FULLERTON, Calif.—As AVN readers probably already know, since selling adult material is legal, it's unconstitutional for a city to totally eliminate adult businesses from within its borders, although the famous case of City of Renton v. Playtime Theatres, Inc. allows municipalities to place restrictions on where such a business may be situated and advertised, and what hours it can be open.
That fact left the city of Fullerton with something of a dilemma. While it has three industrial and commercial zones within the city limits where adult businesses could technically locate, it also has an ordinance prohibiting those businesses from locating within 750 feet of residential areas, schools, parks... and until last week, churches.
According to an article in the Orange County Register, it seems that there's been a proliferation of churches opening in the same zones where adult book and video stores and adult nightclubs are allowed, and under the previous anti-adult zoning ordinance, once such a church had established itself in the zone, if an adult business were within 750 feet of the church, it would have to move. But the recent number of church openings has had the effect of "zoning out" all adult businesses from the city.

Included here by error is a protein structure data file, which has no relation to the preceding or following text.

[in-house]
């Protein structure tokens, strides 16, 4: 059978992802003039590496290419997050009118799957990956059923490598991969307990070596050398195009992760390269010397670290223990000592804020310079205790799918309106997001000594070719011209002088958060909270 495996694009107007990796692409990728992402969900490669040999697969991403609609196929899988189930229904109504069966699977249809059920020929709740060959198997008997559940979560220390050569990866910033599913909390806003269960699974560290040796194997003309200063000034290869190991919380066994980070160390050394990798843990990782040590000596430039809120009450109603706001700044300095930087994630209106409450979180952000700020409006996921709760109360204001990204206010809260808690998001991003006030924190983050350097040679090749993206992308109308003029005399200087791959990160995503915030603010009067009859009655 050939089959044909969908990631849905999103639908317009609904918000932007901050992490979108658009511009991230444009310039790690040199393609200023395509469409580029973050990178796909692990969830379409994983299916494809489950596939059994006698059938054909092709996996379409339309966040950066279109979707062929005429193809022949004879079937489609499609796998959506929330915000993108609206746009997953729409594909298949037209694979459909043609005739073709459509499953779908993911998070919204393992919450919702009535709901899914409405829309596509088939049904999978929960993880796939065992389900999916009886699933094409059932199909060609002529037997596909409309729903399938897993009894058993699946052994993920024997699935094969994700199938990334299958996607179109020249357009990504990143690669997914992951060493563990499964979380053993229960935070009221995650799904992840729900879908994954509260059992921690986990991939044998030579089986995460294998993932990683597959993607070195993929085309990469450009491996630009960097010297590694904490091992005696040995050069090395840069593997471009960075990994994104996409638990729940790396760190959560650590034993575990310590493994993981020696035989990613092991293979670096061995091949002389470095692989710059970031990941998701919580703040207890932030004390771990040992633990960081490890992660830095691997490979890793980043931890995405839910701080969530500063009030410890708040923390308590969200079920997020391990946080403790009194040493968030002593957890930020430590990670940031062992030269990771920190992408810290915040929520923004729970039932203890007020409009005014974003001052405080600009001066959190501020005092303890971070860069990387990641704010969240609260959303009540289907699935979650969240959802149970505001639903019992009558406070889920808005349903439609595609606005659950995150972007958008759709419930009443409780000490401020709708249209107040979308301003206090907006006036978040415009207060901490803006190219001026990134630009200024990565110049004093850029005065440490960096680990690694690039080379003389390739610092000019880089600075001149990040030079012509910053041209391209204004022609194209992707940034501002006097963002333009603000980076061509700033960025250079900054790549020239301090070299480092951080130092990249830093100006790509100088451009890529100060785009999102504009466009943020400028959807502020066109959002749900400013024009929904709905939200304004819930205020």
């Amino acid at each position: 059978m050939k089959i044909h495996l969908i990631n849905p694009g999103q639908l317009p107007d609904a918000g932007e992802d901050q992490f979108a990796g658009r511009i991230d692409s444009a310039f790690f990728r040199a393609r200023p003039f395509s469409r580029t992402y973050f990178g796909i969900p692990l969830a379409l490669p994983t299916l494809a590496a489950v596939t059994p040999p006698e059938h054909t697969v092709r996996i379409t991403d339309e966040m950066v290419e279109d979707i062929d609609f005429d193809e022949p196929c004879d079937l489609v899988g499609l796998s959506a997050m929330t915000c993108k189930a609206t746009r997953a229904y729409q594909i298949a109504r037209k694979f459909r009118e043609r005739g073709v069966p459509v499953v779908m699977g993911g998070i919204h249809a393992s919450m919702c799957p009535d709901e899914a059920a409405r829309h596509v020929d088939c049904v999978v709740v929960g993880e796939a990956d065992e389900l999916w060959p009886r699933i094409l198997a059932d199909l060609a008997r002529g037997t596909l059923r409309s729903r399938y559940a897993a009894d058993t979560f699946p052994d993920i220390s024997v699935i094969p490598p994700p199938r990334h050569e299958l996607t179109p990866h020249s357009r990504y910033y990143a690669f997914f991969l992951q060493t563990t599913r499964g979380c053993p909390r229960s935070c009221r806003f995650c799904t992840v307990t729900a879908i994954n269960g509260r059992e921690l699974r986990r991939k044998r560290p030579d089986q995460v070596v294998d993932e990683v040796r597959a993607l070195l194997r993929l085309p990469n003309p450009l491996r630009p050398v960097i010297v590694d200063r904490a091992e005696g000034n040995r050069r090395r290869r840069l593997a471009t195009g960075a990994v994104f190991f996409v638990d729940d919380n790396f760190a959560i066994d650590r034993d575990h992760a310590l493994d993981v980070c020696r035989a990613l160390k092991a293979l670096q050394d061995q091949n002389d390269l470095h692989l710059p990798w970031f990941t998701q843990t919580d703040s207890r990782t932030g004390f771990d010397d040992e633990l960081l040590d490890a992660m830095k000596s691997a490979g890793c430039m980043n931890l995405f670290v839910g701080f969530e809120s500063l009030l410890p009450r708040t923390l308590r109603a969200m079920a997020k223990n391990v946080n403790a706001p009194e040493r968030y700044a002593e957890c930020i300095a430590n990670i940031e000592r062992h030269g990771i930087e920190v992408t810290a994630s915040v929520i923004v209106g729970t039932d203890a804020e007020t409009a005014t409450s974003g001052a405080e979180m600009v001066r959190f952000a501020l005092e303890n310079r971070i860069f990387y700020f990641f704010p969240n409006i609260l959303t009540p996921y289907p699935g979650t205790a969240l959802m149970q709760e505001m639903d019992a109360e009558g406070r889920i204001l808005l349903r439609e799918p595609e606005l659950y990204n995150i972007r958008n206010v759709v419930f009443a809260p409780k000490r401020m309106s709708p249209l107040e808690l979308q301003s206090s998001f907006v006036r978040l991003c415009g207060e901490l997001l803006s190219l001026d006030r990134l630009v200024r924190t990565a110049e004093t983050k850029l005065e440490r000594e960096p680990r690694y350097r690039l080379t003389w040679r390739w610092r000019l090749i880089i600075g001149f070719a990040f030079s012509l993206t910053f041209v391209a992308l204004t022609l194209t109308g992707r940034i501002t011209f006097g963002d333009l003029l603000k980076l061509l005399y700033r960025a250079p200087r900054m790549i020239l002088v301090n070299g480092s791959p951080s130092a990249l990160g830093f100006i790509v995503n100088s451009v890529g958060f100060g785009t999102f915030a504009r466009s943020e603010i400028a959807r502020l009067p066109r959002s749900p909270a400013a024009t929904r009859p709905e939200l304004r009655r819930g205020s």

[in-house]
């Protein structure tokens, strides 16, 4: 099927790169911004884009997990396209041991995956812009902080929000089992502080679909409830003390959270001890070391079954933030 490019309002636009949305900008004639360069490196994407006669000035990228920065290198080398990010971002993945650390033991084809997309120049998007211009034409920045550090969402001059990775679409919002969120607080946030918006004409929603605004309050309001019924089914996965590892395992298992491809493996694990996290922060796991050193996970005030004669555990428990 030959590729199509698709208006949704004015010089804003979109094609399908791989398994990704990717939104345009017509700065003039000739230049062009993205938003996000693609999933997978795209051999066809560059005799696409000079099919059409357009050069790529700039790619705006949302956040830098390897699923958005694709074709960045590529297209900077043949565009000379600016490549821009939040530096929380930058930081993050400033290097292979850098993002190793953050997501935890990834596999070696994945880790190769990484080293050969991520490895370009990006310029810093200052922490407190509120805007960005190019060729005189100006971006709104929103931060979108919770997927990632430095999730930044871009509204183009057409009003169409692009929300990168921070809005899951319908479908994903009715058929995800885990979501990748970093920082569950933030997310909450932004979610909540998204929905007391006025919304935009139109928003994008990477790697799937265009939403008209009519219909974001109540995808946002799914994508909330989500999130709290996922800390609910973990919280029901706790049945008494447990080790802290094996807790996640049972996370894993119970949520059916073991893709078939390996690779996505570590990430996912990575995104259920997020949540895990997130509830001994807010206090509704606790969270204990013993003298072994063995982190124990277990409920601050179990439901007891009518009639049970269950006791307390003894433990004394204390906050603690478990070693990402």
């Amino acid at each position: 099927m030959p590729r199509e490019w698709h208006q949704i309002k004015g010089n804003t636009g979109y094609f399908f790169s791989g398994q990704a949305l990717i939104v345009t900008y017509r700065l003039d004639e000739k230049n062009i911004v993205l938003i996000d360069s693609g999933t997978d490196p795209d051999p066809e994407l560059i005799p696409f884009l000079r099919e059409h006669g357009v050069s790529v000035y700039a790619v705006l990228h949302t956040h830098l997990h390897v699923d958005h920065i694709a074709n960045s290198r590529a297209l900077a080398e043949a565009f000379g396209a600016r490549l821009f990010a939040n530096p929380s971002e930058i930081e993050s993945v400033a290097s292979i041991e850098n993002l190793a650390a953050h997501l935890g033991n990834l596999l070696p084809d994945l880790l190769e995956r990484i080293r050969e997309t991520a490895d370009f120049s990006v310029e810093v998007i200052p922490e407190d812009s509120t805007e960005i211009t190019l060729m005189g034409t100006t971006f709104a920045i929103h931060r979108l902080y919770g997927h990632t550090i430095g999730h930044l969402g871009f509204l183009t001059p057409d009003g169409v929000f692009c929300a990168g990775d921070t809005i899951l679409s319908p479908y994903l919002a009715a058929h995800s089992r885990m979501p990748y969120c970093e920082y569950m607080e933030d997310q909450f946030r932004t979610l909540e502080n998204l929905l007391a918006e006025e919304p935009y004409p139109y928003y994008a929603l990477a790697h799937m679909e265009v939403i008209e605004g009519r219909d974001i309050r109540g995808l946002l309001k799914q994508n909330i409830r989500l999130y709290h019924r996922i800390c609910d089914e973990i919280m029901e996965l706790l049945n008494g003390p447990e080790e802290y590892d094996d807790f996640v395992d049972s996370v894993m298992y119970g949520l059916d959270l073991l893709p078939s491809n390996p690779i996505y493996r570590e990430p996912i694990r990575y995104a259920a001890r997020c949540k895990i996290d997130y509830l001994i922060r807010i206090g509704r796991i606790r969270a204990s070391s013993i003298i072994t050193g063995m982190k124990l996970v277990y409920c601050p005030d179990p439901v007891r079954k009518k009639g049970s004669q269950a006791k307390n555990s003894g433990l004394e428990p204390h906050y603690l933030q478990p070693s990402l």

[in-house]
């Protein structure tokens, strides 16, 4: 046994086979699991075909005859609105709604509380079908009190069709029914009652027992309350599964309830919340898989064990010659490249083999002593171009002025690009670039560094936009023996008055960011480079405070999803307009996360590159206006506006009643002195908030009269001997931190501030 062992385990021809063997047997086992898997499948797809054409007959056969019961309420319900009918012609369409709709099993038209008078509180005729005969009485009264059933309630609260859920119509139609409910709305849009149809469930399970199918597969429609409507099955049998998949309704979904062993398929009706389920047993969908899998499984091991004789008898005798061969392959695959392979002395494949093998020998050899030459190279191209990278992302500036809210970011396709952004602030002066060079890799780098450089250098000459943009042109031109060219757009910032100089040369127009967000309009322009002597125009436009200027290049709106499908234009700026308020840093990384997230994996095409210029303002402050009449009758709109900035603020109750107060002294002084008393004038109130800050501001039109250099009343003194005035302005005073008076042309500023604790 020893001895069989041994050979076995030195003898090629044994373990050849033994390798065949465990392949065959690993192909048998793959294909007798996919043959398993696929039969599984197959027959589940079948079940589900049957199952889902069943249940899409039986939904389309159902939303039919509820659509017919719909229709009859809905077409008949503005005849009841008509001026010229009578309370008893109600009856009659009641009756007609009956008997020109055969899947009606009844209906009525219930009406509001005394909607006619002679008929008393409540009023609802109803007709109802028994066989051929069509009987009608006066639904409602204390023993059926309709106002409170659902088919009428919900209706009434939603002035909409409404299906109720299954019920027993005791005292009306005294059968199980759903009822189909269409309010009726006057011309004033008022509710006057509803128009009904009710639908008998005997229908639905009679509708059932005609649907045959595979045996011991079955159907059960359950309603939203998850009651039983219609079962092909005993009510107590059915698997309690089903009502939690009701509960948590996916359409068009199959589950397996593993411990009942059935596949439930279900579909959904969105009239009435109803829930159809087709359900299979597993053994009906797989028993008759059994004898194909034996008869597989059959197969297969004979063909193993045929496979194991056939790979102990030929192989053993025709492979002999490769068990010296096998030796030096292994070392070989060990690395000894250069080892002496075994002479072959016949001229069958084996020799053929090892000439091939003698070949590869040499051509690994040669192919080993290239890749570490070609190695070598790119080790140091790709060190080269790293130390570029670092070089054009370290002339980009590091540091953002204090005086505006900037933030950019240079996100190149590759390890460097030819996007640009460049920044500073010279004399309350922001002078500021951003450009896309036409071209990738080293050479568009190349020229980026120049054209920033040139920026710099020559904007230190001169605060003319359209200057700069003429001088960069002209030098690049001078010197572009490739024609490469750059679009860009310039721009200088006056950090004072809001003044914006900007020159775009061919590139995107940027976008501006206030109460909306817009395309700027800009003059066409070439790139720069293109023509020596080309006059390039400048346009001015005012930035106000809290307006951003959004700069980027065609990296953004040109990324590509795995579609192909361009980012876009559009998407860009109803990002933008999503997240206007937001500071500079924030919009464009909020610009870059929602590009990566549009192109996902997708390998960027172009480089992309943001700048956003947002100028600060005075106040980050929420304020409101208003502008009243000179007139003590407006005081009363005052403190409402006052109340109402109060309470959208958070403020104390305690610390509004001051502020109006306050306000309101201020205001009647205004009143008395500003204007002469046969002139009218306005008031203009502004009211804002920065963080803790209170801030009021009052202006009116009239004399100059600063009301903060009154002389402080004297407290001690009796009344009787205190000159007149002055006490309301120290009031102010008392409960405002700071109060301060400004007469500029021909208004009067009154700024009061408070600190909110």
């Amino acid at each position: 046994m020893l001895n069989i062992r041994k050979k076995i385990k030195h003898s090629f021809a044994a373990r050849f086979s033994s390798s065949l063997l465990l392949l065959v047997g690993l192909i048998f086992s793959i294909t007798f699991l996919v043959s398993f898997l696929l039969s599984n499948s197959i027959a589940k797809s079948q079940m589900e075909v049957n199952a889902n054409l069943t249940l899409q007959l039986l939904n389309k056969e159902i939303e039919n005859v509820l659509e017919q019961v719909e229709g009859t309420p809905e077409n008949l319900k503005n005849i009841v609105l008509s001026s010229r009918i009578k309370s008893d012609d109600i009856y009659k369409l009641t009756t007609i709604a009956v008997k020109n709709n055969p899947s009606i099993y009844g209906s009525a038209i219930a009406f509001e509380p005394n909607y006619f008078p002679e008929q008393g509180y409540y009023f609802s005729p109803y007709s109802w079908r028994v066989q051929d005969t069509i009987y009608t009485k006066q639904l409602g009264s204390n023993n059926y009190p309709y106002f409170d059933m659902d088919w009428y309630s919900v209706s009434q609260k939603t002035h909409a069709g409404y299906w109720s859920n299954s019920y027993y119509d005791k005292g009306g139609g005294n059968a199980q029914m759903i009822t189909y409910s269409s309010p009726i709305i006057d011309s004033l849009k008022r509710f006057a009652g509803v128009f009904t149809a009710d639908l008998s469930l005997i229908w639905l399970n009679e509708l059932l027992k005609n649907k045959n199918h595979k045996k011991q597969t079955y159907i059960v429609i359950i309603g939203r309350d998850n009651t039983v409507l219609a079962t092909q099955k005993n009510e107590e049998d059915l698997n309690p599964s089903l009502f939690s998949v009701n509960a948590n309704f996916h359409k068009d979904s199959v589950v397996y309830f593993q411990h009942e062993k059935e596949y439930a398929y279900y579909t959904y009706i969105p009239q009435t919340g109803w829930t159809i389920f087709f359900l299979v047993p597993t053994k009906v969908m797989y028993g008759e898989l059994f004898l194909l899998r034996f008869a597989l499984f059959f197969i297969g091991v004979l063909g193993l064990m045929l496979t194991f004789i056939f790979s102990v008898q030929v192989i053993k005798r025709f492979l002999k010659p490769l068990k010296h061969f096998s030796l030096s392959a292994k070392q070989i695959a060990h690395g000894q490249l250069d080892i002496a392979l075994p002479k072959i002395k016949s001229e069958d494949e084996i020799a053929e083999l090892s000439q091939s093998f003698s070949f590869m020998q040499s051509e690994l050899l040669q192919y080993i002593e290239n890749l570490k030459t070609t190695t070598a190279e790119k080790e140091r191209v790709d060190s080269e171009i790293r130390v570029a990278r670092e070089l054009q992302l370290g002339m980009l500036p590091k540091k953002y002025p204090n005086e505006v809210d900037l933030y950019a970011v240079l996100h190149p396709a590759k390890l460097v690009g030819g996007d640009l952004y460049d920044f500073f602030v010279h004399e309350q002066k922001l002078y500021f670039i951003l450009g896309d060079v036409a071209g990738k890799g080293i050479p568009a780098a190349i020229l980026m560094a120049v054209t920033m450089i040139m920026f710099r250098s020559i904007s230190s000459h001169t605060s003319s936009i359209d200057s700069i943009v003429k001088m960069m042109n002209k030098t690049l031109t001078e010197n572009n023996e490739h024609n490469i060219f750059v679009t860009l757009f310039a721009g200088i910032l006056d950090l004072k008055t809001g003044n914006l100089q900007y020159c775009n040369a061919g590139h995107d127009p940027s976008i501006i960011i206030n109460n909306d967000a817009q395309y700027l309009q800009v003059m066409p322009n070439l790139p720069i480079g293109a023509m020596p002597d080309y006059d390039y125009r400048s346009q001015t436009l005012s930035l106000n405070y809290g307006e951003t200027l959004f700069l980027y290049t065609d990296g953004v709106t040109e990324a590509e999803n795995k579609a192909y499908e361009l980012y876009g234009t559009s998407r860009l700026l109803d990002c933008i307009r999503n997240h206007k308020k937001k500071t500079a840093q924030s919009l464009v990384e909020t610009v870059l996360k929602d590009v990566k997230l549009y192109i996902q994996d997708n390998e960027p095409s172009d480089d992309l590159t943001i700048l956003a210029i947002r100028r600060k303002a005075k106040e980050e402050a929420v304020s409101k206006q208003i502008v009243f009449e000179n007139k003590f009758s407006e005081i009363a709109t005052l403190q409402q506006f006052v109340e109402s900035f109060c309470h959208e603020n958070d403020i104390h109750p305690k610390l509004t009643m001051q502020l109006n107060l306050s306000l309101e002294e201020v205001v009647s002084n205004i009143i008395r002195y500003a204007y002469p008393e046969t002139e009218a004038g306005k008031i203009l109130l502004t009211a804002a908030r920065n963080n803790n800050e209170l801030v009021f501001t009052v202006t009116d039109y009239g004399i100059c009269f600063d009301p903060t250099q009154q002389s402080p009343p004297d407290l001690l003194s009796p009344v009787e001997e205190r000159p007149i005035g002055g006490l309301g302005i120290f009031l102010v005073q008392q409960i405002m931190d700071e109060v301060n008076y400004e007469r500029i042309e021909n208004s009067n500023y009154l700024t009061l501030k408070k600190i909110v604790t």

"It [selling adult material] is considered a First Amendment activity," said City Attorney Dick Jones. "We run the risk of being legally challenged if we don't craft an ordinance to allow for adult-use businesses."
The issue came to a head when an adult business applied for a business permit for a location in the 2400 block of East Orangethorpe Avenue, an industrial complex that from 2002 to 2009 was home to an adult cabaret, The Erogenous Zone. But in considering the permit application, zoning officials discovered that the Loving Jesus Grace Church had located with the 750-foot "set-back" that The Erogenous Zone used to have, thus technically putting the address out of the running for a new adult business—and apparently would have amounted to a "zone-out" for any adult businesses in the area.
Hence, on October 18, the City Council voted unanimously (though one councilmember was absent) to remove the word "churches" from the city's anti-adult ordinance. The change will go before the council again on November 2 for final approval.
"While it is not a comfortable decision, it is perhaps the best alternative before us," said Councilman Bruce Whitaker of the amended ordinance.